I have a home furnace with a lennox control. It's about 30 years old.
The problem is that, when the room temperature is cold, like 55
degrees F, and the control is set to 70 degrees F, the furnace only
runs for about a minute, shuts off for maybe 3 to 6 minutes, then runs
for another 1 minute. I'd rather the furnace ran until the temperature
reached 70, then turned off and turned on again when the temperature
dropped to, say 67.
There seems to be a way of setting things when I take the cover off
the control. But how do I use it? Is it possible to get the controller
to work as I like?
Are you sure it's the entire furnace shutting off, ie the burner and
I would bet that what's really going on is that the burner remains
lit, but the
blower is what's going on and off. That is perfectly normal under
conditions. My furnace does it too. Here's what's happening:
The house is very cold, 55. You turn up the heat to 70. The
for heat, the burner lights. When the temp inside the furnace plenum
hot enough, which is a couple mins, it closes a temperature switch
that turns the blower on. Normally, the blower would then continue
to run until the burner shuts off. The blower continues to run,
recovering the remaining heat, until the temp decreases again, at
which point the blower turns off after a couple mins. However, you
have very cold incoming air. So cold that
when the blower starts, the air flow drops the temp in the plenum
shutoff temp for the blower. The blower stops and then the air
begins to heat
again, repeating the cycle. So, you get the blower running for a min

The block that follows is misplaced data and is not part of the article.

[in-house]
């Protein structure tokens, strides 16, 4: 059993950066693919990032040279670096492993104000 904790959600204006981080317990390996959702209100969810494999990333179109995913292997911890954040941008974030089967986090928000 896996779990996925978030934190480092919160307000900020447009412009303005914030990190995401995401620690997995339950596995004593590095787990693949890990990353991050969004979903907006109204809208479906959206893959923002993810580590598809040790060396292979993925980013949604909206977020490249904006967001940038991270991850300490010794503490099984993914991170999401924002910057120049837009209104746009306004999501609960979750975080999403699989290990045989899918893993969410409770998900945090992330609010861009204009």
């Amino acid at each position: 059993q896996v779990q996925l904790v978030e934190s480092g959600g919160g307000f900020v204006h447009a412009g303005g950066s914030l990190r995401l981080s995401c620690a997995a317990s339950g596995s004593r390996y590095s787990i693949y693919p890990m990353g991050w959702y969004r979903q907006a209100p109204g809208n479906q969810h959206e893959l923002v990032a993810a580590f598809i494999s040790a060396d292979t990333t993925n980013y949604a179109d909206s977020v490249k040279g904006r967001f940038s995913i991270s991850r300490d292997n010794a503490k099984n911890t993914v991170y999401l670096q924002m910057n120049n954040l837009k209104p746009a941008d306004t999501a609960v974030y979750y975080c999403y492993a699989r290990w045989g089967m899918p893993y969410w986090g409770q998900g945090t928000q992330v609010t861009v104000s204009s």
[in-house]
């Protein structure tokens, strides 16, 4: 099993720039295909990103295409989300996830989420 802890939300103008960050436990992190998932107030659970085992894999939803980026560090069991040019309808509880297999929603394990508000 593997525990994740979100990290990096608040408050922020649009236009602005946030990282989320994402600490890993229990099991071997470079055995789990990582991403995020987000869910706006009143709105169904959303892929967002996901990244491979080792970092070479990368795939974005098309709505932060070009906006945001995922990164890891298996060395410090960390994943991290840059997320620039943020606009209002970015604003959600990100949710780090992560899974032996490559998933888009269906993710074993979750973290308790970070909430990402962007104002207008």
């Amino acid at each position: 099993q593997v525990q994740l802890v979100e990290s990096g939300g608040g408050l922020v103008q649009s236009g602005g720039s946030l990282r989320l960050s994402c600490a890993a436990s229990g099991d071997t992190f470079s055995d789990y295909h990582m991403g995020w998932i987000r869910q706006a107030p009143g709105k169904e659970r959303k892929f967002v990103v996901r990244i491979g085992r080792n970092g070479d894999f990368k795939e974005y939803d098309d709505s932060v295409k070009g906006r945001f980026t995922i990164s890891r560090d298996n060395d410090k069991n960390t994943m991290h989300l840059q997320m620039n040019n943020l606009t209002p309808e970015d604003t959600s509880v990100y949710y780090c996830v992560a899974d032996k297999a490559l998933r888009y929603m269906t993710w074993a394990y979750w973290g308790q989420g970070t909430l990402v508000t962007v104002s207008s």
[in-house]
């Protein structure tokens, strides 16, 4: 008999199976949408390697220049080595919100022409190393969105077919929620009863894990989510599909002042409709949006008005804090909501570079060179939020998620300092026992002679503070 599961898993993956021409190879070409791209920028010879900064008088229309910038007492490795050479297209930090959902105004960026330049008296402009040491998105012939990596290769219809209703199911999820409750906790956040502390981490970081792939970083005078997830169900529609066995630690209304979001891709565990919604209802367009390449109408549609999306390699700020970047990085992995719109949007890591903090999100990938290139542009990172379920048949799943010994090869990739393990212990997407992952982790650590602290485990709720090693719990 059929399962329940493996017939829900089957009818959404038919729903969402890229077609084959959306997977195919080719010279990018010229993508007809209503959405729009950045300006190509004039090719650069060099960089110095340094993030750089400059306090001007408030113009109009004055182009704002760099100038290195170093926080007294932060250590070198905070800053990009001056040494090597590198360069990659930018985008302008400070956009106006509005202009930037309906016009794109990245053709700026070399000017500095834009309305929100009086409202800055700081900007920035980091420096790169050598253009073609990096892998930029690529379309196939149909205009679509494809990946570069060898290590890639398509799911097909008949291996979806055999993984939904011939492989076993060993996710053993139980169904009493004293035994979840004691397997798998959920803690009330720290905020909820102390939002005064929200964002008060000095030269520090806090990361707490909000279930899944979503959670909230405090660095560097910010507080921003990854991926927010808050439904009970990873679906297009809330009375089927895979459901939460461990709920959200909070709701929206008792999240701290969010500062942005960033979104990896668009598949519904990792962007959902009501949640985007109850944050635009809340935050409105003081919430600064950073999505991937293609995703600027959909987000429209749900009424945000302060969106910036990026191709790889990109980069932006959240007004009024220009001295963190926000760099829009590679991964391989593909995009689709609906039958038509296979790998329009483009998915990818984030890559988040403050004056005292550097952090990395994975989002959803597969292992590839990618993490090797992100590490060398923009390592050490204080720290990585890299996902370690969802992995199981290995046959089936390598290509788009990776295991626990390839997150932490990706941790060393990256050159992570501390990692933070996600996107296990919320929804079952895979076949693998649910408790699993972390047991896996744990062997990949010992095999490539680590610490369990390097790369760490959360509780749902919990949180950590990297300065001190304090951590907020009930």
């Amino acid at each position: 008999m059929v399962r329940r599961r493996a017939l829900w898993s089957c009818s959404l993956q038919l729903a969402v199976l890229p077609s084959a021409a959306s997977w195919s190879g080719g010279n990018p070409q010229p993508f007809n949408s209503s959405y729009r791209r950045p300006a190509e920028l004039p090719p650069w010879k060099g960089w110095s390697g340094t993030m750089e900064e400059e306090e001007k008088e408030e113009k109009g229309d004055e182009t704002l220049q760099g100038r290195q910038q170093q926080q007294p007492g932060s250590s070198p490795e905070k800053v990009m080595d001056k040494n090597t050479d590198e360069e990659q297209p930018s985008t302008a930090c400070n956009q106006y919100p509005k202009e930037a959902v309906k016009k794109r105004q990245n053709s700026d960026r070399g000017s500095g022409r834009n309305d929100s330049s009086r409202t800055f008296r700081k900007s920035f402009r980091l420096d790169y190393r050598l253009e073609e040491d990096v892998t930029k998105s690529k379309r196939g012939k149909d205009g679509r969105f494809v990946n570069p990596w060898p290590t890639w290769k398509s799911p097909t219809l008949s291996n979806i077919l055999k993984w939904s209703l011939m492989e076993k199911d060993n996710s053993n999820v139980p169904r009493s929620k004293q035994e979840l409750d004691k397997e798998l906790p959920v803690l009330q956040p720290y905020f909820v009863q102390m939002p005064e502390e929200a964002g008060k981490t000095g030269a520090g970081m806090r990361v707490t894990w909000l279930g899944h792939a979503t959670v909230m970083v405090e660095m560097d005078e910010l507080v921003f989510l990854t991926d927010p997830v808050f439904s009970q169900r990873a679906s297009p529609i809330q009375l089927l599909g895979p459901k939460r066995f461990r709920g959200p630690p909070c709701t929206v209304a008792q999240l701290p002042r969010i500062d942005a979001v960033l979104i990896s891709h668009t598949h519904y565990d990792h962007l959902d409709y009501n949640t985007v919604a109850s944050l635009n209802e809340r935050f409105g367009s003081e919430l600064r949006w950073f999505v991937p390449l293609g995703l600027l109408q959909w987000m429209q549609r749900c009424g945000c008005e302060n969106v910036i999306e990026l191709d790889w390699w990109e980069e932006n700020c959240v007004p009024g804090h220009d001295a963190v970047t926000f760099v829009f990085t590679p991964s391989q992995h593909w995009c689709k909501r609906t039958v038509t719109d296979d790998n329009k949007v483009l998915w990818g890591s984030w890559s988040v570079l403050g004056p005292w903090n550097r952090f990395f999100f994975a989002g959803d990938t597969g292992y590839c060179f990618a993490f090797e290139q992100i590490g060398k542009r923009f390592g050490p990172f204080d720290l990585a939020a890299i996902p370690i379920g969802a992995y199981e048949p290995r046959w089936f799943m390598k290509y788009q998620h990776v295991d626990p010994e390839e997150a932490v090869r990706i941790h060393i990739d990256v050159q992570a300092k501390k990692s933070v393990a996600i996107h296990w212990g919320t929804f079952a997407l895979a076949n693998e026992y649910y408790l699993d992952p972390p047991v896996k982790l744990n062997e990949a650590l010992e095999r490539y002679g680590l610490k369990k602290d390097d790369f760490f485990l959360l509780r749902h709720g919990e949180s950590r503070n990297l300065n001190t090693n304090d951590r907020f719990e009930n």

or two, stopping, repeating. That continues until the air in the
house is warm
enough so that it won't drop below the blower turn off temp anymore.
A simple solution to this is to just turn the blower to run
coninuously via the
fan switch on the thermostat. You do that whenever the house is
unusually cold and then turn it off again when it reaches a more
moderate temp, eg 60.
And if the furnace is 30 years old, suggest you look into replacing
it. That furnace was designed to 80% eff, at best, when it was
new. Today it may
be running at 75%. You can get a 95%eff furnace at a reasonable
price and there are substantial rebates available from loca utilities,
state, etc. The best deal was last year when you had that, plus a
30% Fed tax credit too.
On Fri, 14 Jan 2011 10:56:29 -0800 (PST), firstname.lastname@example.org wrote:
He never said if he had gas or oil heat. I finally found the manual
for my 31-year old oil furnace and it was 80% efficient. I don't know
what it is now, but I do know that the woman down the street replaced
an identical furnace to mine with a Bryant, and it is labeled 81.5
percent. The highest oil efficiency goes is about 84 percent unless
one gets some special kind which I gather is very expensive and not
Yes, I'm sorry to say I missed that, (but in my case it's not as bad
as it sounds to miss it). Still my friend tells me that the recent
tax bill included a 10% fed tax credit for 2011 (or longer?) in place
of the 30%. I haven't heard this anywhere else, but she's rarely
wrong. Anyone know?
On a furnace that old, I'm assuming it's natural gas, the fan limit
switch can get wonky. Take a look at the web pages:
I replaced many of them.
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